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Vámonos :: Part 1 :: Inside Mexico City

Vámonos :: Part 1 :: Inside Mexico City

Last week, I was invited by our Richer Poorer family on a group trip to Mexico City. Along with a crew of creatives, we explored the metropolis recently ranked #1 on The New York Times‘ “52 Places to Go in 2016.”

Much of the commotion resounding from Mexico City emanates from their art scene. The Soumaya is perhaps best recognized for its exterior by architect Fernando Romero, but is betrayed by a terrible selection of art inside.

Skaters and surfers can dream…

On the other hand, you have the Gardner, which is currently featuring the Carla Fernández exhibition.

Her second-in-command takes the floor, introducing our group to Mexico’s pride-and-joy designer, who integrates geometrics and native textiles into her pieces.

I love this—the stark line between indigenous and tailored garments:

You can find more contemporary art upstairs at the Gardner:

A lot has changed since the Mexico City of cartels and violence (Man on Fire, anyone?). Although there are still some shady neighborhoods, travelers from around the globe are finally discovering what locals have always known: the distinct foods, the architecture reminiscent of old Europe, and the beautiful people are unparalleled.

We spent one entire afternoon on a food tour of the city. And by “food,” I mean, LIKE, ELEVEN COURSES OF TACOS.

In a town of over 20 million people, they say Mexico City residents eat at least one meal a day on the street (not OFF the street)…

We’d hit the pavement bright and early at 8 a.m. and see why. There are vendors lining the sidewalks, with lines of their own snaking into the next. Everyone has a specialty, and so we begin here:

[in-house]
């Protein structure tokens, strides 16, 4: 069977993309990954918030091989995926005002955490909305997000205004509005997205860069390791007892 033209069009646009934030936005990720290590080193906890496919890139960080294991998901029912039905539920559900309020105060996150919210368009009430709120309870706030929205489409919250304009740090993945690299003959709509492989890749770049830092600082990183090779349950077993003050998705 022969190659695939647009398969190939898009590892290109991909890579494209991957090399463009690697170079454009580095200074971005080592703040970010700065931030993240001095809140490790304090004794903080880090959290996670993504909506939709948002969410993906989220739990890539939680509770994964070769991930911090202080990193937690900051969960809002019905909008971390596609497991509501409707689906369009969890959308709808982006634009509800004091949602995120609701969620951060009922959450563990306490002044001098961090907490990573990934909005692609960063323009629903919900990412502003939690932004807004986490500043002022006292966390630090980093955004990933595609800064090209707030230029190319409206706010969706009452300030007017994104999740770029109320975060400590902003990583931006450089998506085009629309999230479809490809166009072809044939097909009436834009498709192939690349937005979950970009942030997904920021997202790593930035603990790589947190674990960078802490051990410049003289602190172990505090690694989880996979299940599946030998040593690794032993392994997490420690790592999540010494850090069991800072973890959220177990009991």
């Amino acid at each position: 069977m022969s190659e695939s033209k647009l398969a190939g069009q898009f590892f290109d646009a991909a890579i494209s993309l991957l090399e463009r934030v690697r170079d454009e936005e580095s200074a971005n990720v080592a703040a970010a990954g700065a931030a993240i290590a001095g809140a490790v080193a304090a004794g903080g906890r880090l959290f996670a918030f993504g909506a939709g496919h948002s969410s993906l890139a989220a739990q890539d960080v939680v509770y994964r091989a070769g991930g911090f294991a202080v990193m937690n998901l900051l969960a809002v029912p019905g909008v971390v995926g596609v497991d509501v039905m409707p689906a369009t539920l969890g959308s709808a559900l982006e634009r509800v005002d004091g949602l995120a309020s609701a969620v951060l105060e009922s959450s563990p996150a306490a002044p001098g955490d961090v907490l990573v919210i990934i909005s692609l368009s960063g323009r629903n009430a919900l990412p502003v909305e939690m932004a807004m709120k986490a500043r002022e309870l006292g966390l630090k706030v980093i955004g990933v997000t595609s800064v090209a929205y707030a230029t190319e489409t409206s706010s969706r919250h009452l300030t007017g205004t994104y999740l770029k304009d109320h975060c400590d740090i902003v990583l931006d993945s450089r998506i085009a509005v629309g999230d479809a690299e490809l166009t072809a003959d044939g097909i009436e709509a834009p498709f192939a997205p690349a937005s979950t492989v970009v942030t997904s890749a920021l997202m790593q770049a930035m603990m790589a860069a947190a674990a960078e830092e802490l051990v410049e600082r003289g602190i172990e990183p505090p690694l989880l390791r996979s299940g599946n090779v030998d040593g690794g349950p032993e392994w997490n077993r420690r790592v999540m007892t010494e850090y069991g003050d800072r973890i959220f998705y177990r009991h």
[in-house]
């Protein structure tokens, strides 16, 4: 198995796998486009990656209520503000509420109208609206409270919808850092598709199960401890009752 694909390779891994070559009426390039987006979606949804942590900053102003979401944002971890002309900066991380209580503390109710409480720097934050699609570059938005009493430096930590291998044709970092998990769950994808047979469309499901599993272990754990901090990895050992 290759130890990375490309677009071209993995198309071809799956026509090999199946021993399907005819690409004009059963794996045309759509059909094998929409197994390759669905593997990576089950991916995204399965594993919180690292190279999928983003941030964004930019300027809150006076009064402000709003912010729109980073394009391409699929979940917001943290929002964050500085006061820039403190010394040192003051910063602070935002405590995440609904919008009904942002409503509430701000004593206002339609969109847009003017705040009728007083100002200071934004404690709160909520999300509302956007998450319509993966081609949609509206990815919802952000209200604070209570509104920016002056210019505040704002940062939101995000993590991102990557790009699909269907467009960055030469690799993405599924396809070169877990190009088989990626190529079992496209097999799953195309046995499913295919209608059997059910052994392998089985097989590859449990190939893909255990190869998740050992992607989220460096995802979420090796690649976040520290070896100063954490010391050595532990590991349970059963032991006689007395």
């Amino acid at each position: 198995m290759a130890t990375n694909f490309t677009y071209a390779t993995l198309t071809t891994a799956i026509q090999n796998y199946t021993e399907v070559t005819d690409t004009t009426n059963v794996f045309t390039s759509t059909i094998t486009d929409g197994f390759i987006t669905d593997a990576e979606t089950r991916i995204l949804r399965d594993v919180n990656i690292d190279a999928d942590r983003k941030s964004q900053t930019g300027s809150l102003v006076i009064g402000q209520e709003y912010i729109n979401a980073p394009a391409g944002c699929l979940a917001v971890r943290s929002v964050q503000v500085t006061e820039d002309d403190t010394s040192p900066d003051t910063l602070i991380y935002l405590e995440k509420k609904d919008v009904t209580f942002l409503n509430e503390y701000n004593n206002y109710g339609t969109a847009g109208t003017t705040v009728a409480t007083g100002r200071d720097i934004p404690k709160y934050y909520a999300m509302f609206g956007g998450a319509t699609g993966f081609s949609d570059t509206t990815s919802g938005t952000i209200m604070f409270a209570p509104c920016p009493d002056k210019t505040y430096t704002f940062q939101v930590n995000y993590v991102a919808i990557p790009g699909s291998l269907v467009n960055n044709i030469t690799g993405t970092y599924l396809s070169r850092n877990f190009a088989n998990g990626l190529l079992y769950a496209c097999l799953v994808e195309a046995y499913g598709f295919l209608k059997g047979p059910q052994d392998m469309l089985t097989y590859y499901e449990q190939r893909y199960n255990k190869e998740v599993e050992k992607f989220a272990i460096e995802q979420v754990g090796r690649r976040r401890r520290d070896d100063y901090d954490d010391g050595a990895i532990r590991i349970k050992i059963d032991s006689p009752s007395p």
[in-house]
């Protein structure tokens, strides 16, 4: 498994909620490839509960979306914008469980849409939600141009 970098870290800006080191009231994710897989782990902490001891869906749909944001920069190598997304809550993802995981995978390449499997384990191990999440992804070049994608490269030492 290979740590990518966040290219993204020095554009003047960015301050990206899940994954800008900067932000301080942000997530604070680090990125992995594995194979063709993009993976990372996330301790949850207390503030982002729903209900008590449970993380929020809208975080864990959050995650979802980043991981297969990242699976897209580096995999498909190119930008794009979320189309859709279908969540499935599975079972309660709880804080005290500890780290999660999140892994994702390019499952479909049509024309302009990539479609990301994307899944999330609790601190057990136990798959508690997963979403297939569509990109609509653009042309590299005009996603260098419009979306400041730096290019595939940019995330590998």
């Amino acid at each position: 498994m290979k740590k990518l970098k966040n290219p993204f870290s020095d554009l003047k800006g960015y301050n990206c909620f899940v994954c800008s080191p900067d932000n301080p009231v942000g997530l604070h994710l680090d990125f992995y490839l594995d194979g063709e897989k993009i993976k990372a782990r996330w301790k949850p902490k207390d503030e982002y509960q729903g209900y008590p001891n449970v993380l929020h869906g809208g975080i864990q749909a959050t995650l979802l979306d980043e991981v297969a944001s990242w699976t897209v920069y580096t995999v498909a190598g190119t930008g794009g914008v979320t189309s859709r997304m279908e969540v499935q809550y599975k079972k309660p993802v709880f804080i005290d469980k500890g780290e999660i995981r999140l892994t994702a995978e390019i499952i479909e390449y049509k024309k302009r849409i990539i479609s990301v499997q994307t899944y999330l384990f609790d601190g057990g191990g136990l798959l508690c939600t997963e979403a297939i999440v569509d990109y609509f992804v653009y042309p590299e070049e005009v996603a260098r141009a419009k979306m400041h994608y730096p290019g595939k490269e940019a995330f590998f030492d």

These tacos are laced with black mushrooms—a fungus that grows on the outside of corn. In the States, farmers usually scrape it off and throw it away, but here, they consider the mushrooms a delicacy.

We visited an open market stacked with butcheries. It was a little rough having to walk between skinned rabbits, hanging lambs, and mounds of dead pigs, but hey—if you eat meat—you gotta deal with where it’s coming from.

There was a novelty stand of edible insects—crispy critters. I ate a fried worm that tasted like a fry. Scott ate a scorpion.

That’s not a scorpion. Now THIS is a scorpion.

Neighboring Toluca (capital of Mexico) is known for its green pork sausage or chorizo. The closest you can come to finding it in Mexico City is right here at this taco stand.

Down the street, we catch a taco guy specializing in the weirder stuff, like organ meats.

I order the lengua (Yes, he’s hacking up a cow’s tongue).

I don’t know how this is possible but there are 350,000 students enrolled at UNAM—the largest (and most artistic) college in Latin America. The walls are blessed by the leaders of the Mexican muralism movement, like Diego Rivera and David Alfaro Siqueiros.

This is the theater.

Scott, Arielle, Ida, and Chris—all of whom I will introduce you to later.

We stayed at the iconic Carlota, known for its design and furniture.

Thanks to CALOR for the new flip-flops!

There’s a great art and film movement coming out of Mexico. They collide in documentary, and that’s where the Ambulante Film Festival steps in. They travel throughout the year, hitting 8 states, and introducing and educating their country on the power of documentary film.

SUPPORT DOCUMENTARIES AND DOCUMENTARIANS! As you know, I’ve been working at one for years now. They are true passion projects and one of the most authentic and visceral modes of storytelling.

An 8.0 earthquake rocked Mexico City back in 1985 and 10,000 people lost their lives. You still see remnants of that tragedy around. Like this building here—with its facade fully restored, but… that’s about all…

Come back tomorrow for Part 2, where I take you on a tour of Mexico City’s famed Barragán houses…


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